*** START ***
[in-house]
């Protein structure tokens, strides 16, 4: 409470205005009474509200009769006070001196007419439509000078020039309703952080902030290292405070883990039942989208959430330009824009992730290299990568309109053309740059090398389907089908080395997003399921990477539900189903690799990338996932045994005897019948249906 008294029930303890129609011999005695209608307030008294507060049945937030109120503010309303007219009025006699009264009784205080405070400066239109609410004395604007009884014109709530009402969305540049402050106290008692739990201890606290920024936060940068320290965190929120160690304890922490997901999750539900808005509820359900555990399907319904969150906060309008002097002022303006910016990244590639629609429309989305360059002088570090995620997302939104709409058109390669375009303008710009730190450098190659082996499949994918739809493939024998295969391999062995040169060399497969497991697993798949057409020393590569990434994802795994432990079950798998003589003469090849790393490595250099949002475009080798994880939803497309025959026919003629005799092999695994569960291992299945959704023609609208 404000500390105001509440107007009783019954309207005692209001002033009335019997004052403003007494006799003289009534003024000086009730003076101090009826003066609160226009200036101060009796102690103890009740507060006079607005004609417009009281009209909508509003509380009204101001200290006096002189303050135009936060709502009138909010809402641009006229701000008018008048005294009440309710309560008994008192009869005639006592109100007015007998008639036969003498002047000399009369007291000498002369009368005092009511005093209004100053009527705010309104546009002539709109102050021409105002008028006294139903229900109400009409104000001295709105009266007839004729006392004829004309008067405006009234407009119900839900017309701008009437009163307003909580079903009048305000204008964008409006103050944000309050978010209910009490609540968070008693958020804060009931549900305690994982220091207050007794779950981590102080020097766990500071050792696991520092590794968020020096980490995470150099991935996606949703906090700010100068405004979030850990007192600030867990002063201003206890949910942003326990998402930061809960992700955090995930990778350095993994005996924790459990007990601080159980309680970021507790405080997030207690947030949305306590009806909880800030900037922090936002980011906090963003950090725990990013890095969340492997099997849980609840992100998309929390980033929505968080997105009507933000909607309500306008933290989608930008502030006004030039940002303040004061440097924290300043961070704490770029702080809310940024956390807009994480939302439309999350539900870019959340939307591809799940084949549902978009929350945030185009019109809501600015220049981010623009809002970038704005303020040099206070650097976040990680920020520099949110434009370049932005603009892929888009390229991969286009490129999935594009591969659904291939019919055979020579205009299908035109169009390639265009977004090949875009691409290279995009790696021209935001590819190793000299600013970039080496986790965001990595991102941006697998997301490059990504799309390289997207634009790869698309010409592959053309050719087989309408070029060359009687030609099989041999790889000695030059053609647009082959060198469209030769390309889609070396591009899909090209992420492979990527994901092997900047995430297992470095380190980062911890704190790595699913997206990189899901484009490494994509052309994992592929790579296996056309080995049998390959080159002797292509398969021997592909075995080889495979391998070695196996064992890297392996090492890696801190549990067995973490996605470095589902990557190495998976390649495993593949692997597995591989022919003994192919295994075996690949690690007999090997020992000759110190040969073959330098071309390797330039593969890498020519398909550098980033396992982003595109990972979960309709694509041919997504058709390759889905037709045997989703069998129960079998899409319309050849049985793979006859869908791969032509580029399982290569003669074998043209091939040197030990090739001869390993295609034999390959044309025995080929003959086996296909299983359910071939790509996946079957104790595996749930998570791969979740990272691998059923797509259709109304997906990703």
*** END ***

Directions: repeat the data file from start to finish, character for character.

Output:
[in-house]
């Protein structure tokens, strides 16, 4: 409470205005009474509200009769006070001196007419439509000078020039309703952080902030290292405070883990039942989208959430330009824009992730290299990568309109053309740059090398389907089908080395997003399921990477539900189903690799990338996932045994005897019948249906 008294029930303890129609011999005695209608307030008294507060049945937030109120503010309303007219009025006699009264009784205080405070400066239109609410004395604007009884014109709530009402969305540049402050106290008692739990201890606290920024936060940068320290965190929120160690304890922490997901999750539900808005509820359900555990399907319904969150906060309008002097002022303006910016990244590639629609429309989305360059002088570090995620997302939104709409058109390669375009303008710009730190450098190659082996499949994918739809493939024998295969391999062995040169060399497969497991697993798949057409020393590569990434994802795994432990079950798998003589003469090849790393490595250099949002475009080798994880939803497309025959026919003629005799092999695994569960291992299945959704023609609208 404000500390105001509440107007009783019954309207005692209001002033009335019997004052403003007494006799003289009534003024000086009730003076101090009826003066609160226009200036101060009796102690103890009740507060006079607005004609417009009281009209909508509003509380009204101001200290006096002189303050135009936060709502009138909010809402641009006229701000008018008048005294009440309710309560008994008192009869005639006592109100007015007998008639036969003498002047000399009369007291000498002369009368005092009511005093209004100053009527705010309104546009002539709109102050021409105002008028006294139903229900109400009409104000001295709105009266007839004729006392004829004309008067405006009234407009119900839900017309701008009437009163307003909580079903009048305000204008964008409006103050944000309050978010209910009490609540968070008693958020804060009931549900305690994982220091207050007794779950981590102080020097766990500071050792696991520092590794968020020096980490995470150099991935996606949703906090700010100068405004979030850990007192600030867990002063201003206890949910942003326990998402930061809960992700955090995930990778350095993994005996924790459990007990601080159980309680970021507790405080997030207690947030949305306590009806909880800030900037922090936002980011906090963003950090725990990013890095969340492997099997849980609840992100998309929390980033929505968080997105009507933000909607309500306008933290989608930008502030006004030039940002303040004061440097924290300043961070704490770029702080809310940024956390807009994480939302439309999350539900870019959340939307591809799940084949549902978009929350945030185009019109809501600015220049981010623009809002970038704005303020040099206070650097976040990680920020520099949110434009370049932005603009892929888009390229991969286009490129999935594009591969659904291939019919055979020579205009299908035109169009390639265009977004090949875009691409290279995009790696021209935001590819190793000299600013970039080496986790965001990595991102941006697998997301490059990504799309390289997207634009790869698309010409592959053309050719087989309408070029060359009687030609099989041999790889000695030059053609647009082959060198469209030769390309889609070396591009899909090209992420492979990527994901092997900047995430297992470095380190980062911890704190790595699913997206990189899901484009490494994509052309994992592929790579296996056309080995049998390959080159002797292509398969021997592909075995080889495979391998070695196996064992890297392996090492890696801190549990067995973490996605470095589902990557190495998976390649495993593949692997597995591989022919003994192919295994075996690949690690007999090997020992000759110190040969073959330098071309390797330039593969890498020519398909550098980033396992982003595109990972979960309709694509041919997504058709390759889905037709045997989703069998129960079998899409319309050849049985793979006859869908791969032509580029399982290569003669074998043209091939040197030990090739001869390993295609034999390959044309025995080929003959086996296909299983359910071939790509996946079957104790595996749930998570791969979740990272691998059923797509259709109304997906990703």